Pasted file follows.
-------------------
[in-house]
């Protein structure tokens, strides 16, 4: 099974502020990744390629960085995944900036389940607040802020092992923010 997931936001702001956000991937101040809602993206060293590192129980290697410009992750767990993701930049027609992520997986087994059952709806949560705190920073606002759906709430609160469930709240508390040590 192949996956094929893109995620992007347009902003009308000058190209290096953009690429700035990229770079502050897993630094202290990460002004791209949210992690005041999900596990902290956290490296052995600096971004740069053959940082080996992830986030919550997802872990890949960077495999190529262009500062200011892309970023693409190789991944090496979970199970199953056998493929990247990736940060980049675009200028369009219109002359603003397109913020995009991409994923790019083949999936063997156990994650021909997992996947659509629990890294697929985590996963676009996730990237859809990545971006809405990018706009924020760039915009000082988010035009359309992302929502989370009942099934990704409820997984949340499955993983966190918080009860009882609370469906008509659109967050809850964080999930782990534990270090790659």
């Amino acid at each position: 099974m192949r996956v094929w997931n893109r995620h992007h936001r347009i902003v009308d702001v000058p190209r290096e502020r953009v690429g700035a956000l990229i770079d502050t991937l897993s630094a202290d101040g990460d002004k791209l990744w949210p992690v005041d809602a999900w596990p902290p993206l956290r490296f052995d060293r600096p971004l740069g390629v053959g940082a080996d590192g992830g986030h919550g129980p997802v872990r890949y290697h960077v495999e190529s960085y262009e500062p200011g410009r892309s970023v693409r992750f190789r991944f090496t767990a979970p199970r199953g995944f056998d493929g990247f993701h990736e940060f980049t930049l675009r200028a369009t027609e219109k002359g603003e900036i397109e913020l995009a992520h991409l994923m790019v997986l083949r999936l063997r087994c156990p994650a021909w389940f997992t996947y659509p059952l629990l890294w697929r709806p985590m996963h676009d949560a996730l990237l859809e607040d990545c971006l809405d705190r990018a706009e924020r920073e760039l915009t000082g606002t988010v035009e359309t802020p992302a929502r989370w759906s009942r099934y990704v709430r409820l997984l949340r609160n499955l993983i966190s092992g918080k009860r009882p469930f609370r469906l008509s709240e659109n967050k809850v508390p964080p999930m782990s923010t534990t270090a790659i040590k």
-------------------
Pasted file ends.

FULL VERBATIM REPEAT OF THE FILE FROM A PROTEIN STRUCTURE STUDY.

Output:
[in-house]
């Protein structure tokens, strides 16, 4: 099974502020990744390629960085995944900036389940607040802020092992923010 997931936001702001956000991937101040809602993206060293590192129980290697410009992750767990993701930049027609992520997986087994059952709806949560705190920073606002759906709430609160469930709240508390040590 192949996956094929893109995620992007347009902003009308000058190209290096953009690429700035990229770079502050897993630094202290990460002004791209949210992690005041999900596990902290956290490296052995600096971004740069053959940082080996992830986030919550997802872990890949960077495999190529262009500062200011892309970023693409190789991944090496979970199970199953056998493929990247990736940060980049675009200028369009219109002359603003397109913020995009991409994923790019083949999936063997156990994650021909997992996947659509629990890294697929985590996963676009996730990237859809990545971006809405990018706009924020760039915009000082988010035009359309992302929502989370009942099934990704409820997984949340499955993983966190918080009860009882609370469906008509659109967050809850964080999930782990534990270090790659």
């Amino acid at each position: 099974m192949r996956v094929w997931n893109r995620h992007h936001r347009i902003v009308d702001v000058p190209r290096e502020r953009v690429g700035a956000l990229i770079d502050t991937l897993s630094a202290d101040g990460d002004k791209l990744w949210p992690v005041d809602a999900w596990p902290p993206l956290r490296f052995d060293r600096p971004l740069g390629v053959g940082a080996d590192g992830g986030h919550g129980p997802v872990r890949y290697h960077v495999e190529s960085y262009e500062p200011g410009r892309s970023v693409r992750f190789r991944f090496t767990a979970p199970r199953g995944f056998d493929g990247f993701h990736e940060f980049t930049l675009r200028a369009t027609e219109k002359g603003e900036i397109e913020l995009a992520h991409l994923m790019v997986l083949r999936l063997r087994c156990p994650a021909w389940f997992t996947y659509p059952l629990l890294w697929r709806p985590m996963h676009d949560a996730l990237l859809e607040d990545c971006l809405d705190r990018a706009e924020r920073e760039l915009t000082g606002t988010v035009e359309t802020p992302a929502r989370w759906s009942r099934y990704v709430r409820l997984l949340r609160n499955l993983i966190s092992g918080k009860r009882p469930f609370r469906l008509s709240e659109n967050k809850v508390p964080p999930m782990s923010t534990t270090a790659i040590k």